Priests receiving formation likely do know what good music sounds like.

But they are also learning that their job is to save souls, not to teach them taste - a fuller op-piece about this here: http://valleadurni.blogspot.com/2010/02 ... music.html

Also, they need to know far more than what good music sounds like: they need to learn how to achieve it:
  • How to find recruit competent musicians to work in their parishes,
  • How to engage these people in formation (that the musicians probably don't think they need)
  • How to organise a music program and manage musicians (easy if you can afford to hire a qualified DOM to do the job, not so easy if you have to do it yourself)

If you're a priest moved to a new area, even just finding musicians can be a challenge. If you've got Mr-dreadful-but-committed-Organist in situ, then it's unlikely that you've got a capably replacement sitting in your pews.

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Re: Music and Church: Cult and Culture 50 years after Musicam Sacram

Post by alan29 » Wed Mar 15, 2017 9:39 am

Are those priestly functions?

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Re: Music and Church: Cult and Culture 50 years after Musicam Sacram

Post by JW » Wed Mar 15, 2017 3:07 pm

Under Canon Law, priests are there to run the parish. Saving souls is indeed part of the job description but the Church teaches that the laity is also responsible for evangelisation. However, in many dioceses and parishes true lay representation and participation in management is laughable. After all "the Church is not a democracy."

The job of a priest today, in my view, needs similar skills to those needed to run a small company. However, most priests sadly don't have the ability or the training to do their job. The Church is now appointing quite a few unsuitable people to run parishes because they don't have anybody else.

alan29 wrote:Are those priestly functions?
.

There is a view that priests should only involve themselves with sacramental celebration. This loses sight of the fact that, under Canon Law, you can't do anything in a parish without the permission of the priest, especially if money is involved. Bishops don't trust the laity, they worry that we will unravel the whole structure if we take any responsibility... they could be right.

So if you have a parish without musicians, then who will sort it out if not the priest?

The only other realistic solution is a truly collaborative parish ministry with genuine responsibility delegated to laity, some of whom should probably be paid.
JW

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Re: Music and Church: Cult and Culture 50 years after Musicam Sacram

Post by MaryR » Wed Mar 15, 2017 9:52 pm

alan29 wrote:There is room for all types of music. And people tend to gravitate towards a style of liturgy that suits their taste or temperament.
What should be avoided is making value judgements on the preferences of those we disagree with.


You should have come to the SSG's workshop day in Ingleby Barwick on Saturday where Martin Barry delivered a talk on Musical Sacram at 50. We had a good discussion about whether any musical style is unacceptable for liturgical song. The general consensus was that it wasn't, though the same style will not appeal to everyone. There was agreement that it should be well performed but that it's actually the text that's more important. How much more meaningful are the words of scripture used by many of the St. Louis Jesuits for their music compared to some of the Victorian hymns we still sing?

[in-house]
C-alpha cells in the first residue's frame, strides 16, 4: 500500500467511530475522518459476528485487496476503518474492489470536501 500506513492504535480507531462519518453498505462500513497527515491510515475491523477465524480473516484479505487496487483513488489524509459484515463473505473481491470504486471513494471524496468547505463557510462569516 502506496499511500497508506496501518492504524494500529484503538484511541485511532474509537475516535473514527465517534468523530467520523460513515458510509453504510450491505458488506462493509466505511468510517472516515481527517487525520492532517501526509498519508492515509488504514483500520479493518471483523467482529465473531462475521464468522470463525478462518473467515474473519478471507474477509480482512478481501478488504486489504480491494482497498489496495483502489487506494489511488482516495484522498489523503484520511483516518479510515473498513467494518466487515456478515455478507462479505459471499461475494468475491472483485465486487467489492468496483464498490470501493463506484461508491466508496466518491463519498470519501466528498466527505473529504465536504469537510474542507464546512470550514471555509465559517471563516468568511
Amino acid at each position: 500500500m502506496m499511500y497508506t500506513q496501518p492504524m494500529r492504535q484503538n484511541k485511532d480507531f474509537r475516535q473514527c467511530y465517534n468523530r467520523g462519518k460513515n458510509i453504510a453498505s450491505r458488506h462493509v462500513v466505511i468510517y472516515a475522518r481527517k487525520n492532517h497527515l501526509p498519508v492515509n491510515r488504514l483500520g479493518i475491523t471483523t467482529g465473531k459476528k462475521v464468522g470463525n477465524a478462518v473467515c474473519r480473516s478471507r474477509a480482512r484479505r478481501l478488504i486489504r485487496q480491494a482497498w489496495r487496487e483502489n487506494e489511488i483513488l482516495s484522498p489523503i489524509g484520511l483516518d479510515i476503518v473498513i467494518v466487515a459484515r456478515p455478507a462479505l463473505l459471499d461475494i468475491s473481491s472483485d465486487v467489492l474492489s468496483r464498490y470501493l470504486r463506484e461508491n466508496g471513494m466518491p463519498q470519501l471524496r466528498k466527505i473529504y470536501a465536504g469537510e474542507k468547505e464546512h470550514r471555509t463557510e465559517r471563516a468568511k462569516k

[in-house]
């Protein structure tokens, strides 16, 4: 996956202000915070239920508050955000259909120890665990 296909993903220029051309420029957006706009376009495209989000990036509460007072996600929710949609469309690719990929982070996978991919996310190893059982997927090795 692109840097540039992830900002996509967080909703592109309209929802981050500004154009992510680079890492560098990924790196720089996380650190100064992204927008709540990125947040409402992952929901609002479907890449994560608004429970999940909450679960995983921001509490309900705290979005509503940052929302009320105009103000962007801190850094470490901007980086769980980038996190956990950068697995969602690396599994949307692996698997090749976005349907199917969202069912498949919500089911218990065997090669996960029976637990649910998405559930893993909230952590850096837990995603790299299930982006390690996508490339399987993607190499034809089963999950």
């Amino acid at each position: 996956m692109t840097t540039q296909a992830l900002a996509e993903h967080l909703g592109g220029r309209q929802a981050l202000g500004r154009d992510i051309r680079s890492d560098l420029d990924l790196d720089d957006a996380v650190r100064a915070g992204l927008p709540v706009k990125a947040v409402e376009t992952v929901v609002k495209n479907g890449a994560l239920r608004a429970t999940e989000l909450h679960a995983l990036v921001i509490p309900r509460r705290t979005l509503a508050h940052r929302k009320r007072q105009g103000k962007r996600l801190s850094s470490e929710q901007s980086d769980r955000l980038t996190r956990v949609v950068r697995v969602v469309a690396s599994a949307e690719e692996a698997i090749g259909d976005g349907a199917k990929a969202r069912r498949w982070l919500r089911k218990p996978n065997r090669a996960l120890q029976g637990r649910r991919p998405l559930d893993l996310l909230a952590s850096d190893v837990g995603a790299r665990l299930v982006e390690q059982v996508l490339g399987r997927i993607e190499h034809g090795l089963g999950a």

Mary

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Re: Music and Church: Cult and Culture 50 years after Musicam Sacram

Post by High Peak » Wed Mar 15, 2017 9:57 pm

alan29 wrote:Are those priestly functions?


The discernment of charisms among his flock is very much part of the priestly role. Too often, however, ministries are assigned to the willing and eager rather than to those who have a genuine charism for that ministry.

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Re: Music and Church: Cult and Culture 50 years after Musicam Sacram

Post by alan29 » Wed Mar 15, 2017 10:38 pm

MaryR wrote:
alan29 wrote:There is room for all types of music. And people tend to gravitate towards a style of liturgy that suits their taste or temperament.
What should be avoided is making value judgements on the preferences of those we disagree with.


You should have come to the SSG's workshop day in Ingleby Barwick on Saturday where Martin Barry delivered a talk on Musical Sacram at 50. We had a good discussion about whether any musical style is unacceptable for liturgical song. The general consensus was that it wasn't, though the same style will not appeal to everyone. There was agreement that it should be well performed but that it's actually the text that's more important. How much more meaningful are the words of scripture used by many of the St. Louis Jesuits for their music compared to some of the Victorian hymns we still sing?


Yes, yes, yes.
Some may sing victorian hymns ..... I think the last one I played was Abide with me at a funeral last year.
The scriptural basis is one of the reasons I like so much of the more modern music.

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Re: Music and Church: Cult and Culture 50 years after Musicam Sacram

Post by alan29 » Wed Mar 15, 2017 11:30 pm

High Peak wrote:
alan29 wrote:Are those priestly functions?


The discernment of charisms among his flock is very much part of the priestly role. Too often, however, ministries are assigned to the willing and eager rather than to those who have a genuine charism for that ministry.

And more often those charisms are absent.